A: When it’s the United States of America.
America is more than just a country: it’s the biggest brand in history. Launched as a global brand, managed like a global brand and advertised like a global brand since the Declaration of Independence, America has deliberately marketed itself – as well as its products and culture – with skill, determination and sheer, hardnosed salesmanship.
But today, it’s a brand in trouble. Brand America shows, for the first time in print, how the world’s most successful brand grew to greatness, how close it now is to throwing it all away, and how it might win back those disillusioned ‘consumers’.
For anybody who has ever wondered what was the secret behind America’s greatness, and what happens next to the world’s sole superpower, Brand America is essential reading.
It’ll change your mind about brands, about countries and about America for ever.
Here’s what Phil Kotler had to say about the book:
“Anholt and Hildreth are to be congratulated for raising the issue of why Brand America is suffering a strong decline around the world. They trace American history, the values of Brand America and the growth of anti-Americanism, and offer stimulating suggestions for how to repair our broken image.”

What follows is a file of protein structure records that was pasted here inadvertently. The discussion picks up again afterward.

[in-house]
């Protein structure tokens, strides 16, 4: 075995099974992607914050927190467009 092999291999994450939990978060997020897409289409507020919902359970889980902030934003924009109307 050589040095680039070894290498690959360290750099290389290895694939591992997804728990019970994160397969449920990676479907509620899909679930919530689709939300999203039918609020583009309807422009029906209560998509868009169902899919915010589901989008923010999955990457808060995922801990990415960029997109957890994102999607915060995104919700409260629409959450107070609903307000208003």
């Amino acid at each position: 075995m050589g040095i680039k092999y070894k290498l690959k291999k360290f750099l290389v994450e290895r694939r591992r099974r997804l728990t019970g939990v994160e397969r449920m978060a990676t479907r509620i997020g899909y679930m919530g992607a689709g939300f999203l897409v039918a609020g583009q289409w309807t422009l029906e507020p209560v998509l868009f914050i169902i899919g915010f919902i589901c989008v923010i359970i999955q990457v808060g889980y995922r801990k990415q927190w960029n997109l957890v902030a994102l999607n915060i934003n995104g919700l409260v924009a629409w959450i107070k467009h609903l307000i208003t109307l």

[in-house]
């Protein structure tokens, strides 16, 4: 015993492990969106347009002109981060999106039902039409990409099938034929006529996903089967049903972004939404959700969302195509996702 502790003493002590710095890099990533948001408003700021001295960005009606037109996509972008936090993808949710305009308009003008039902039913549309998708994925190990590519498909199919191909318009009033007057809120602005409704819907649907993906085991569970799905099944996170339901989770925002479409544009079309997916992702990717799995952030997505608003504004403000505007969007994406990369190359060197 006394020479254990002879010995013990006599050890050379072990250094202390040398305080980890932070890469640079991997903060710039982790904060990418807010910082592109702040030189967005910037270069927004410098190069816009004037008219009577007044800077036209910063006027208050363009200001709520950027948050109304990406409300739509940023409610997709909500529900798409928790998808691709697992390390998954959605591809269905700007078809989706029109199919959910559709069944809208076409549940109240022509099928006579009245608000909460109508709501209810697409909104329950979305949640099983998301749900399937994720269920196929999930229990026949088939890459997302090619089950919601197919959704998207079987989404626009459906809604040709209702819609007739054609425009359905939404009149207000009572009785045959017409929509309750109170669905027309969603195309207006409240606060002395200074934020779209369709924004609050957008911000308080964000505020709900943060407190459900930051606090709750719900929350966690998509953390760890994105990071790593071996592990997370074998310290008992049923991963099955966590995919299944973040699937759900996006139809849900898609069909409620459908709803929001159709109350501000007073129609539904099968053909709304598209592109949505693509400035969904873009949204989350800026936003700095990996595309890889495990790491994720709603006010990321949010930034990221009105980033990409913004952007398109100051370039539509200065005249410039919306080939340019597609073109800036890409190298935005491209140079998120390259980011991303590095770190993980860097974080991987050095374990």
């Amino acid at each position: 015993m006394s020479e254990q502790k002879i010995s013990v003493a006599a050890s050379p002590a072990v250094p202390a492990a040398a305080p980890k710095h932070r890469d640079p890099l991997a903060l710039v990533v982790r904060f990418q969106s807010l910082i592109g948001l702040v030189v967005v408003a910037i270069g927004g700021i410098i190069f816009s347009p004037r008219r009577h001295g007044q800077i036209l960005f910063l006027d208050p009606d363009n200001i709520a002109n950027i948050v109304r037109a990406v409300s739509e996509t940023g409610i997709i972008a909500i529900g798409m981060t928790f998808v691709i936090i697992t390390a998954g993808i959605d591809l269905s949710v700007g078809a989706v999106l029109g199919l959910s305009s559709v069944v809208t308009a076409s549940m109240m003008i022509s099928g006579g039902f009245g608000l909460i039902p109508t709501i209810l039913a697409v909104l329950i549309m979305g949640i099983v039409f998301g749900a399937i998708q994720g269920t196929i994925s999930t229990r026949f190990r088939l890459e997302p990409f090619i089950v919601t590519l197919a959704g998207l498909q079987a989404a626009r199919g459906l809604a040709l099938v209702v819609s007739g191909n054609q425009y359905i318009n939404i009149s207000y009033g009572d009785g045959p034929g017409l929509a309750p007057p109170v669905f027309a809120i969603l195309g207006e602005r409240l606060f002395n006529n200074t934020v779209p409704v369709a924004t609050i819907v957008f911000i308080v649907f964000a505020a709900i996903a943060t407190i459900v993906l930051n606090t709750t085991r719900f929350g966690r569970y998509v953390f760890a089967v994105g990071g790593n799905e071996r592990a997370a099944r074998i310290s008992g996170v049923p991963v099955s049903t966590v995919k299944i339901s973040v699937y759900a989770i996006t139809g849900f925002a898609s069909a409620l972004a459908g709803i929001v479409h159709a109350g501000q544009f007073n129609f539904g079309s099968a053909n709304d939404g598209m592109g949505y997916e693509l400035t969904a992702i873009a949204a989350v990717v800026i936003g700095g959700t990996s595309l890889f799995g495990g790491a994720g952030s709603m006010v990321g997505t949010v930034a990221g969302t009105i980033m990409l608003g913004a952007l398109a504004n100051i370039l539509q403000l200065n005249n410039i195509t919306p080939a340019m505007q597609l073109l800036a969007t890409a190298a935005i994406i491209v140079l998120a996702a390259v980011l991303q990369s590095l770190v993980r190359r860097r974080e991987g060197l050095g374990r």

Read it. That’s Brand America: The Mother of All Brands.
Most companies assume they’re giving customers what they want. Usually, they’re kidding themselves. When Bain & Company recently surveyed 362 firms, they found that 80% believe they deliver a “superior experience” to customers. But when they asked the firms’ customers, they found that only 8% are really delivering.
Talk about delusion. Why this huge discrepancy?
The folks at Bain found two reasons for the gap:
“The first is a basic paradox: Most growth initiatives damage the most important source of sustainable, profitable growth-a loyal customer franchise. To increase revenue and profits, businesses do things like raising transaction fees that end up alienating their core customers. Efforts to pursue new customers compound the problem, distracting management from serving the core.
“The second is that good relationships are hard to build. It’s extremely difficult to understand what people really want, keep your promises and maintain a dialogue to ensure you meet customers’ changing needs. Even initiatives to “better understand” customers can backfire, drowning firms in a sea of data.”
I’ll give you the third reason: management confuses actions and activity with outcomes. Just because you have a customer feedback program in place, doesn’t mean it’s effective. The appearance of virtue is not virtue.